3 Sobering Notes About China

1) Cancer. Today's report, from the Earth Policy Institute, that cancer has become the leading cause of death in China. As the report says:

The usual plagues of poverty--infectious diseases and high infant mortality--have given way to diseases more often associated with affluence, such as heart disease, stroke, and cancer.

While this might be expected in China's richer cities, where bicycles are fast being traded in for cars and meat consumption is climbing, it also holds true in rural areas. In fact, reports from the countryside reveal a dangerous epidemic of "cancer villages" linked to pollution from some of the very industries propelling China's explosive economy.

As anyone who has traveled inside China knows, pollution and environmental devastation really are the nation's number-one emergency, and the main barrier to continuation of the past 30 years' economic boom. The government has started working hard on this problem, but it is a more serious one than is generally publicized.

2) Communications. As I noted several times in my most recent two-month stint in Beijing, internet disruptions, via the Great Firewall, are much more extensive and harder to get around than in the innocent "pre-Jasmine" days. (The "Jasmine" movement was an embryonic Chinese version of the "Arab Spring." To be sure it never got beyond embryo stage, the government has gone all-out in controlling domestic communications and organization. More on this later.) For days on end I found it essentially impossible to contact the outside world via normal channels, notably including Gmail. The crucial difference is that the government began seriously and systematically disrupting VPNs -- the Virtual Private Networks that previously been a costly but near-certain way of getting around restrictions.

A report today says that VPN interference is becoming the norm. This is bad news on many fronts -- not least its impact on Chinese-based scholars, businesses, designers. More on this later, in the magazine.

3) Surveillance. A grim but realistic report today from Al Jazeera's excellent Melissa Chan, about what it means to try to practice journalism inside China. Plus, the video below, by Stephen McDonell of Australia's ABC, is quite vivid in showing what it is like to be trailed by Chinese authorities at every turn. This was in the course of his reporting a story about underground churches in China. Believe me, this is worth watching.

I should say that this never happened to me (although everyone obviously knew I was a foreigner), probably because I didn't have to traipse around with a camera crew. Also, a point that will be evident to people in China but perhaps not to those outside: the highly-obtrusive team trailing after McDonell is almost certainly from the local or provincial government, not the central authorities. Often the problems journalists have are worst with local potentates.

This is all part of the endless simultaneously good-and-bad, promising-and-discouraging mix of trends inside China. Essay question: the Chinese government's response on issue #1 is fully suitable to an ambitious, advanced nation. But the other two? Is this the way a "rising power" is supposed to behave, even while still in the developing stage? Discuss. Extra credit essay: analyze the consequences to future high-value industries of preventing your nation's people from using Google. As part of this essay: Explain whether using Baidu is quite the same.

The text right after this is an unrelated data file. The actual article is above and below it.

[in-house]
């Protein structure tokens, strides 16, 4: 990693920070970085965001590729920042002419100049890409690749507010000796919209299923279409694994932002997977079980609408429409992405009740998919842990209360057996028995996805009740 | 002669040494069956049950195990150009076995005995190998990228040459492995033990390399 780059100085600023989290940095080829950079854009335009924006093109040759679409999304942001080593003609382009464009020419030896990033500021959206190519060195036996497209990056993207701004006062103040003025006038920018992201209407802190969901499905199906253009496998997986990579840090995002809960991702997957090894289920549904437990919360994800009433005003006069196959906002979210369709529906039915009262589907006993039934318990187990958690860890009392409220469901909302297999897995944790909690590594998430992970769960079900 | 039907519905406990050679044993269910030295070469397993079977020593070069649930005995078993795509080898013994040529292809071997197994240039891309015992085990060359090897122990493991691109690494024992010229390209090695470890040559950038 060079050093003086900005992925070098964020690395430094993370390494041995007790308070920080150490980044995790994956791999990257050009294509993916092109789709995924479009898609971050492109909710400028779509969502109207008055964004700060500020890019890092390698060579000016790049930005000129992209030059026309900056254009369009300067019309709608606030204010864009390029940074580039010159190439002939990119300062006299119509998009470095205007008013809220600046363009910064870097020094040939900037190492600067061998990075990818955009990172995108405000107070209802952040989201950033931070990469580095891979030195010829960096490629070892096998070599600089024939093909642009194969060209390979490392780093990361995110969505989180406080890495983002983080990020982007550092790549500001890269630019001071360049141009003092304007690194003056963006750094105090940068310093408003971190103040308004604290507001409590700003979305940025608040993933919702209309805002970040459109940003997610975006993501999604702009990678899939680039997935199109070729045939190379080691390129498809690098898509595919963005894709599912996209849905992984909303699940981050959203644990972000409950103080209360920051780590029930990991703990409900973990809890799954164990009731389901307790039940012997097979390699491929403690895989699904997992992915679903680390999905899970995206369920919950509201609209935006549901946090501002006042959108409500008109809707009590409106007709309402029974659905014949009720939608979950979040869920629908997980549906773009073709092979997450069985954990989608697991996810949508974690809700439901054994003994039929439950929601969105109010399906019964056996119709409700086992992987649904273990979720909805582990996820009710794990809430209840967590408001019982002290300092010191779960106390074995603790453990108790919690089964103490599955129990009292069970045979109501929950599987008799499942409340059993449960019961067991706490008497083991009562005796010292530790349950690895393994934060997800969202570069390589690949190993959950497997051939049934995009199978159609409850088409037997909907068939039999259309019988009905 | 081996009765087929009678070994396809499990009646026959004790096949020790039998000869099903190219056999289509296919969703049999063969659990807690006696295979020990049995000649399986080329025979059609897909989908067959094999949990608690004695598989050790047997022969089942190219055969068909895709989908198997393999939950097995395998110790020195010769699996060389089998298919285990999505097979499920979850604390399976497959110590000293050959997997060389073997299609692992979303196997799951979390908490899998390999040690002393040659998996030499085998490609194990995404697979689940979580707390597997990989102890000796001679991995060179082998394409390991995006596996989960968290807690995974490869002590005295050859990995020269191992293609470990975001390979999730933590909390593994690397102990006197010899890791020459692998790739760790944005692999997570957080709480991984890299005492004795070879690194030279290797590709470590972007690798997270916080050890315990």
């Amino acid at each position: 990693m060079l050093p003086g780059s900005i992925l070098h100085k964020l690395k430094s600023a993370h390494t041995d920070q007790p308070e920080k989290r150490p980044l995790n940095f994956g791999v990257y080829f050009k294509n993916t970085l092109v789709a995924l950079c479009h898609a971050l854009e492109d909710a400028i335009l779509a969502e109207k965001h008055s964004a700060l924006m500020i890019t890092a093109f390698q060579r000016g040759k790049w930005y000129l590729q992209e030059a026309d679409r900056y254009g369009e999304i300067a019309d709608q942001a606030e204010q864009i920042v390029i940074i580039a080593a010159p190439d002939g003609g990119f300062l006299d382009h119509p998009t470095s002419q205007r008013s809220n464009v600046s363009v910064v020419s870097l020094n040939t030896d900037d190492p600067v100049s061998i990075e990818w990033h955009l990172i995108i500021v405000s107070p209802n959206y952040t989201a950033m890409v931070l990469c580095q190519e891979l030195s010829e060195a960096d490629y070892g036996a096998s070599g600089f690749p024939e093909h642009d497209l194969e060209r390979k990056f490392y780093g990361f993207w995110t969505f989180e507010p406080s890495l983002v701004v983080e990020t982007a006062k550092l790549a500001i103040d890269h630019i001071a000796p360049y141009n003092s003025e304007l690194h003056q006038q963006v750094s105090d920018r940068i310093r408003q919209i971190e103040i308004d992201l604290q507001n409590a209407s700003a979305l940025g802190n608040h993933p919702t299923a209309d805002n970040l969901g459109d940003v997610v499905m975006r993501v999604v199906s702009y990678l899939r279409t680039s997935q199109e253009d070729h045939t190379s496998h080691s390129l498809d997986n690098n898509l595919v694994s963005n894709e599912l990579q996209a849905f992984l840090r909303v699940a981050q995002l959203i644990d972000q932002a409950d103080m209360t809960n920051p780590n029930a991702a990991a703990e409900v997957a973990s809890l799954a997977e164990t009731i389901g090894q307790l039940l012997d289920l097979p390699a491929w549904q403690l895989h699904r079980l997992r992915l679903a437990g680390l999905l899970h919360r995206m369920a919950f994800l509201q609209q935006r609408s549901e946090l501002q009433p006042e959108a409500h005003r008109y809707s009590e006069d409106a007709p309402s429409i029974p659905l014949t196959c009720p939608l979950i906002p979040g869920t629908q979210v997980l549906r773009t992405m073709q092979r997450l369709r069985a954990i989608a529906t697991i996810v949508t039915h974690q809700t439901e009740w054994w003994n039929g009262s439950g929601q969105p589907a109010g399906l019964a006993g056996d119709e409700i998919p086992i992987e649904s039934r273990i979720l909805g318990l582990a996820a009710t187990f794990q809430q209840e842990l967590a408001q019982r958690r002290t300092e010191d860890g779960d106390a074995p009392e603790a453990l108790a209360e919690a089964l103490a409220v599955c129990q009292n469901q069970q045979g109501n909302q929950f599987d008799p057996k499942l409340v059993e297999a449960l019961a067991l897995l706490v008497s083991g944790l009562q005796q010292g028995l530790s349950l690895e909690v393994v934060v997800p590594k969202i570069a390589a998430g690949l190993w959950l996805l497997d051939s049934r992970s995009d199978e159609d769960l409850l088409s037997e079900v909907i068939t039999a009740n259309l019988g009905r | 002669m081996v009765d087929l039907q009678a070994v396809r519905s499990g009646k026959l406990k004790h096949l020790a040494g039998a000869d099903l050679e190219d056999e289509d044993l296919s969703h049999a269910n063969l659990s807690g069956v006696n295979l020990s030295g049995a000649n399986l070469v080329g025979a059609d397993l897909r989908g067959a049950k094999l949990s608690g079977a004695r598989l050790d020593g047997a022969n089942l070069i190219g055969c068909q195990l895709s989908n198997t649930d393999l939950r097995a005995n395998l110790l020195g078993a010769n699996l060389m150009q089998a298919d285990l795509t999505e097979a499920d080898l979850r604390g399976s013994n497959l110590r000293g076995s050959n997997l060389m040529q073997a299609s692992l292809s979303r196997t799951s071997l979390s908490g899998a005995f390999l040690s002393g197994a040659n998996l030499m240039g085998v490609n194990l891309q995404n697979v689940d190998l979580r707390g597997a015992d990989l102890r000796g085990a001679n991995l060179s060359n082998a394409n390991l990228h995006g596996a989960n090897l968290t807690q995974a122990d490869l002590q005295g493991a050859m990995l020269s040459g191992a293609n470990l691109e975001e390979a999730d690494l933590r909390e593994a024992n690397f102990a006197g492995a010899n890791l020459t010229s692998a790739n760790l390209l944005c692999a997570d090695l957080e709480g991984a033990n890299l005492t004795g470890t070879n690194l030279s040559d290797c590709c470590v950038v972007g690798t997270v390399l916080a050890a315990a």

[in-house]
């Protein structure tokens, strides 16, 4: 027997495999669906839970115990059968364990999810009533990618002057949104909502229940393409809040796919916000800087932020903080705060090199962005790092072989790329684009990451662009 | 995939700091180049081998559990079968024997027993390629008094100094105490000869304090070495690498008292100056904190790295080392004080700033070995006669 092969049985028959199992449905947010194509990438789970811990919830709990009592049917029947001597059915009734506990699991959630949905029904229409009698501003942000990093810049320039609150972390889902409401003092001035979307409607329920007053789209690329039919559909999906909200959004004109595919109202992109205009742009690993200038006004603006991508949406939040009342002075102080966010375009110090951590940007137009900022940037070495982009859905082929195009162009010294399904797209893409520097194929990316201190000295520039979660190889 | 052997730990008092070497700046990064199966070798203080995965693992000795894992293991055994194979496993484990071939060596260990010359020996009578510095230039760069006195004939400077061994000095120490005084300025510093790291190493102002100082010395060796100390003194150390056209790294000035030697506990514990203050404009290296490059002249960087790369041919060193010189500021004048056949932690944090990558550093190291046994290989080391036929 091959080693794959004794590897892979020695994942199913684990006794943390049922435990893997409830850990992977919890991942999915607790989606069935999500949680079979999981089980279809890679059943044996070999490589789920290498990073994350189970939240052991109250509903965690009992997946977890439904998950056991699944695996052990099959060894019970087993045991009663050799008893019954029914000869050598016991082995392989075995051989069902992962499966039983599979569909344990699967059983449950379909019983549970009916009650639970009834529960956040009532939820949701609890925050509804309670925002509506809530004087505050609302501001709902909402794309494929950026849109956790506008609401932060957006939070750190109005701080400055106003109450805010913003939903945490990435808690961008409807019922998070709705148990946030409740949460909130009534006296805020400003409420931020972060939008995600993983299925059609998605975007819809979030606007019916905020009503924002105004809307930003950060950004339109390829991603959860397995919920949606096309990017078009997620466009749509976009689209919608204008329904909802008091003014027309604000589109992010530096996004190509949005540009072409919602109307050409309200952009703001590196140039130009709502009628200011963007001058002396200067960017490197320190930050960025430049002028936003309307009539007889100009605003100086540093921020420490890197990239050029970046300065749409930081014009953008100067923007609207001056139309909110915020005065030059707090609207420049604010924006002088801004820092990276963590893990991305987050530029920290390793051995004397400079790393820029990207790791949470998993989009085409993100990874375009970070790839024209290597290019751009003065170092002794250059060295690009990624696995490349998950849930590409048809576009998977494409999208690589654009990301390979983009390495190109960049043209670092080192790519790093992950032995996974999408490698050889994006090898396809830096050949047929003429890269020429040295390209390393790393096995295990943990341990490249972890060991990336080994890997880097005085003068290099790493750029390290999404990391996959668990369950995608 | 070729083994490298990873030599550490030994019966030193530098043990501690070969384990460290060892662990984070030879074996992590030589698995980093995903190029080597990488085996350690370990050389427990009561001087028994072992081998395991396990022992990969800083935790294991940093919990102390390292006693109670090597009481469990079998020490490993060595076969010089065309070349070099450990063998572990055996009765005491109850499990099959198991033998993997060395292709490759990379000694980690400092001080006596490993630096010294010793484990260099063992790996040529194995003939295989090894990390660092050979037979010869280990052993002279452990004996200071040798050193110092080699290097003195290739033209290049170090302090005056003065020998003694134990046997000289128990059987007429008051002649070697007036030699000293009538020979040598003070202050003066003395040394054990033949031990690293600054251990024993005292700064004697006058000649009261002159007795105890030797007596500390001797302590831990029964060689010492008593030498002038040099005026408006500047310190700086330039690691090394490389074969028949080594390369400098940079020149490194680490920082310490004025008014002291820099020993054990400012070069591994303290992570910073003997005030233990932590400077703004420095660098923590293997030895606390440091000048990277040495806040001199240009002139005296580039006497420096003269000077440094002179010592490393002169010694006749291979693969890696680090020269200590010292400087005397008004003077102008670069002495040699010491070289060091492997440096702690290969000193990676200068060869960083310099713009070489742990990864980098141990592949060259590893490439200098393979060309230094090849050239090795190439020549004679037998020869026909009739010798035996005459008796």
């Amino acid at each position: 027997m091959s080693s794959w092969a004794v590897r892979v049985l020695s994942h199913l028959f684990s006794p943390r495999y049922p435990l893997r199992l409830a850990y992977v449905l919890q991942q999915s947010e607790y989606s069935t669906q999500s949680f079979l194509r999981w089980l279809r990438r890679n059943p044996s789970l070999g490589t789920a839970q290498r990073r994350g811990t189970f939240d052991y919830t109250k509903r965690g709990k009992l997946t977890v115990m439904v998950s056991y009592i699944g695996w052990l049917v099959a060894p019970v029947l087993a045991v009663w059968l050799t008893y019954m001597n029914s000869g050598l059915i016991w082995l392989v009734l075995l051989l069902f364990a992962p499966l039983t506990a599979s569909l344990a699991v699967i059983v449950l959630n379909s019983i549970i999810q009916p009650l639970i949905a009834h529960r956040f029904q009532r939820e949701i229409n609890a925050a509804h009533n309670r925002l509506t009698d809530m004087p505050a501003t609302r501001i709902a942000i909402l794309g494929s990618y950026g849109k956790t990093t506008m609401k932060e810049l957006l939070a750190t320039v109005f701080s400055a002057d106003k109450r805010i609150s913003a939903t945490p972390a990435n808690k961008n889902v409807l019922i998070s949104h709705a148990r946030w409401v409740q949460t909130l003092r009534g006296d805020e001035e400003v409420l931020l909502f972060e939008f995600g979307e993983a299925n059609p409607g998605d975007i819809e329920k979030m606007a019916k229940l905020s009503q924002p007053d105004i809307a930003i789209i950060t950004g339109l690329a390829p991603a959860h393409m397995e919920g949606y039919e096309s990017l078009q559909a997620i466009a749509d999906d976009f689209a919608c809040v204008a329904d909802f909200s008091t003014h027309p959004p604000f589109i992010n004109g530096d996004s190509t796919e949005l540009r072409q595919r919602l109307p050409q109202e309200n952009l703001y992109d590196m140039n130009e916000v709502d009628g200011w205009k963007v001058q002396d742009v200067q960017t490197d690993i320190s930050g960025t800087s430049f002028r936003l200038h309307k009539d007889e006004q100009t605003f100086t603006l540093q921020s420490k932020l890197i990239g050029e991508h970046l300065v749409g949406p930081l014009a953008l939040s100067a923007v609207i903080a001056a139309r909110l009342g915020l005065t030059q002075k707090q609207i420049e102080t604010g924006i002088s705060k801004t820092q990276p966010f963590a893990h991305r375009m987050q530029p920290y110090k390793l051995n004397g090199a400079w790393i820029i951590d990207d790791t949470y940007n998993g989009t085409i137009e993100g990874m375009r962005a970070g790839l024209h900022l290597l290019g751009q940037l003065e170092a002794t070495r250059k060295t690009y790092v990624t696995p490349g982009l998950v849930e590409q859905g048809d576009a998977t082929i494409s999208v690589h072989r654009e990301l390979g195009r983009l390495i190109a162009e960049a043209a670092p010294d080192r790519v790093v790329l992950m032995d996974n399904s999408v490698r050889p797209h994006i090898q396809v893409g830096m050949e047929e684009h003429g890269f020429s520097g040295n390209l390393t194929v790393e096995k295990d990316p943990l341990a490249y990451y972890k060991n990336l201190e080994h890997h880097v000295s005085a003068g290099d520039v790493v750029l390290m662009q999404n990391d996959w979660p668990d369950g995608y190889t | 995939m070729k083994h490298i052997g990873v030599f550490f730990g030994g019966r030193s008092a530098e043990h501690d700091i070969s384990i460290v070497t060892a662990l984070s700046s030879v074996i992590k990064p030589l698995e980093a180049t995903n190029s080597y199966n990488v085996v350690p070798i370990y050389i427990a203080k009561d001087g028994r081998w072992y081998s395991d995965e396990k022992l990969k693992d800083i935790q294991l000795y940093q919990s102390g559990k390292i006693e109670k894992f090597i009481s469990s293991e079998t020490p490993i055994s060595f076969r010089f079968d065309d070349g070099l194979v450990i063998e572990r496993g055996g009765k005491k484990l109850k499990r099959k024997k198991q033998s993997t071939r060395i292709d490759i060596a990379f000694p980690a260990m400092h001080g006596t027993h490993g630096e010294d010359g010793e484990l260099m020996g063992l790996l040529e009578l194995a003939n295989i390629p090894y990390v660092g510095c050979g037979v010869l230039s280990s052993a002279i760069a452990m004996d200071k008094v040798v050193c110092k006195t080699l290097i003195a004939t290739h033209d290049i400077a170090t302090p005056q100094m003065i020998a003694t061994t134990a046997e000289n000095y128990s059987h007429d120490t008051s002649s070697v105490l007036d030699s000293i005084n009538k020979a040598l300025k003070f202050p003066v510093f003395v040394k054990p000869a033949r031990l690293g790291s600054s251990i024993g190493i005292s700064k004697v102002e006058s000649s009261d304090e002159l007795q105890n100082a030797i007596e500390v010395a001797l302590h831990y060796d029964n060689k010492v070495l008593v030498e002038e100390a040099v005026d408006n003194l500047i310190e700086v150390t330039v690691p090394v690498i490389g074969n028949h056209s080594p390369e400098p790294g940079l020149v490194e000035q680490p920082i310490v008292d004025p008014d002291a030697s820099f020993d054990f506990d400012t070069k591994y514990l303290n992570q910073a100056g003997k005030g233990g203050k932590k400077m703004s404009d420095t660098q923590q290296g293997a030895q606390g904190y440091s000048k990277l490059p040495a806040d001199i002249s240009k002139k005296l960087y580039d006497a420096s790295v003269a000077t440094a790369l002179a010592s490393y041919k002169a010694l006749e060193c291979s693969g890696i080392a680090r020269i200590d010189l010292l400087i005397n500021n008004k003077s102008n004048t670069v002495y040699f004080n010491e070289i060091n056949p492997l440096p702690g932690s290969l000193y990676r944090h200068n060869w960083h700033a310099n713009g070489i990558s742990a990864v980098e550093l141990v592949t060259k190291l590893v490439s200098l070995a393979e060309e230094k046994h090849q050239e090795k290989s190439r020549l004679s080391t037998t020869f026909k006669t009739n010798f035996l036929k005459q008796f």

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James Fallows is a national correspondent for The Atlantic and has written for the magazine since the late 1970s. He has reported extensively from outside the United States and once worked as President Carter's chief speechwriter. His latest book is China Airborne. More

James Fallows is based in Washington as a national correspondent for The Atlantic. He has worked for the magazine for nearly 30 years and in that time has also lived in Seattle, Berkeley, Austin, Tokyo, Kuala Lumpur, Shanghai, and Beijing. He was raised in Redlands, California, received his undergraduate degree in American history and literature from Harvard, and received a graduate degree in economics from Oxford as a Rhodes scholar. In addition to working for The Atlantic, he has spent two years as chief White House speechwriter for Jimmy Carter, two years as the editor of US News & World Report, and six months as a program designer at Microsoft. He is an instrument-rated private pilot. He is also now the chair in U.S. media at the U.S. Studies Centre at the University of Sydney, in Australia.

Fallows has been a finalist for the National Magazine Award five times and has won once; he has also won the American Book Award for nonfiction and a N.Y. Emmy award for the documentary series Doing Business in China. He was the founding chairman of the New America Foundation. His recent books Blind Into Baghdad (2006) and Postcards From Tomorrow Square (2009) are based on his writings for The Atlantic. His latest book is China Airborne. He is married to Deborah Fallows, author of the recent book Dreaming in Chinese. They have two married sons.

Fallows welcomes and frequently quotes from reader mail sent via the "Email" button below. Unless you specify otherwise, we consider any incoming mail available for possible quotation -- but not with the sender's real name unless you explicitly state that it may be used. If you are wondering why Fallows does not use a "Comments" field below his posts, please see previous explanations here and here.


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